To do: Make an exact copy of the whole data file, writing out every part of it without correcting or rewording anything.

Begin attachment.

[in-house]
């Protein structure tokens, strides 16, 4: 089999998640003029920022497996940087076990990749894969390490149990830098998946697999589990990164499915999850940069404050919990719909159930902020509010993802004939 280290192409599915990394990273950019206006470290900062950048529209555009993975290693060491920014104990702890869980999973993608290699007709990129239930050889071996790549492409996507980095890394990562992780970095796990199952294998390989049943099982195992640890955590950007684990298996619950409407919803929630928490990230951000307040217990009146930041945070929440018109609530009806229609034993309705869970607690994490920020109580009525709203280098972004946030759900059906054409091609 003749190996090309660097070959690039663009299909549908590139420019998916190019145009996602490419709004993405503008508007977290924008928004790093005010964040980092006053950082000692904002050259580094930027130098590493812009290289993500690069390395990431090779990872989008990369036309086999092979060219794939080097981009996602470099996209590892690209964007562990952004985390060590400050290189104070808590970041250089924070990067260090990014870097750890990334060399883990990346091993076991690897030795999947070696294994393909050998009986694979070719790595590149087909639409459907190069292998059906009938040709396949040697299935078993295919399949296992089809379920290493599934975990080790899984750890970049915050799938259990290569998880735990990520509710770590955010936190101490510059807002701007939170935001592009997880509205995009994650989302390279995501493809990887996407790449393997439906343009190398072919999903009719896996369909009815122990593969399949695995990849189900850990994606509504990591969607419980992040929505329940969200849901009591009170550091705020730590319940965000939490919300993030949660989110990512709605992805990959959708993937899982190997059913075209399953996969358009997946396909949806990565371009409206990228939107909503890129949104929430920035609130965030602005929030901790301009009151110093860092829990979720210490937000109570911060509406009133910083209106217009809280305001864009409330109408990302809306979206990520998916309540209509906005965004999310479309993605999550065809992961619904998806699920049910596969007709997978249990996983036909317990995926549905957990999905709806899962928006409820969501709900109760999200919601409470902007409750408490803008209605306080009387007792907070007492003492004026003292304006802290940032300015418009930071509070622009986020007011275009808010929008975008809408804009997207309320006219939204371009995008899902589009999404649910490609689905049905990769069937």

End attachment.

[in-house]
């Protein structure tokens, strides 16, 4: 089999998640003029920022497996940087076990990749894969390490149990830098998946697999589990990164499915999850940069404050919990719909159930902020509010993802004939 280290192409599915990394990273950019206006470290900062950048529209555009993975290693060491920014104990702890869980999973993608290699007709990129239930050889071996790549492409996507980095890394990562992780970095796990199952294998390989049943099982195992640890955590950007684990298996619950409407919803929630928490990230951000307040217990009146930041945070929440018109609530009806229609034993309705869970607690994490920020109580009525709203280098972004946030759900059906054409091609 003749190996090309660097070959690039663009299909549908590139420019998916190019145009996602490419709004993405503008508007977290924008928004790093005010964040980092006053950082000692904002050259580094930027130098590493812009290289993500690069390395990431090779990872989008990369036309086999092979060219794939080097981009996602470099996209590892690209964007562990952004985390060590400050290189104070808590970041250089924070990067260090990014870097750890990334060399883990990346091993076991690897030795999947070696294994393909050998009986694979070719790595590149087909639409459907190069292998059906009938040709396949040697299935078993295919399949296992089809379920290493599934975990080790899984750890970049915050799938259990290569998880735990990520509710770590955010936190101490510059807002701007939170935001592009997880509205995009994650989302390279995501493809990887996407790449393997439906343009190398072919999903009719896996369909009815122990593969399949695995990849189900850990994606509504990591969607419980992040929505329940969200849901009591009170550091705020730590319940965000939490919300993030949660989110990512709605992805990959959708993937899982190997059913075209399953996969358009997946396909949806990565371009409206990228939107909503890129949104929430920035609130965030602005929030901790301009009151110093860092829990979720210490937000109570911060509406009133910083209106217009809280305001864009409330109408990302809306979206990520998916309540209509906005965004999310479309993605999550065809992961619904998806699920049910596969007709997978249990996983036909317990995926549905957990999905709806899962928006409820969501709900109760999200919601409470902007409750408490803008209605306080009387007792907070007492003492004026003292304006802290940032300015418009930071509070622009986020007011275009808010929008975008809408804009997207309320006219939204371009995008899902589009999404649910490609689905049905990769069937």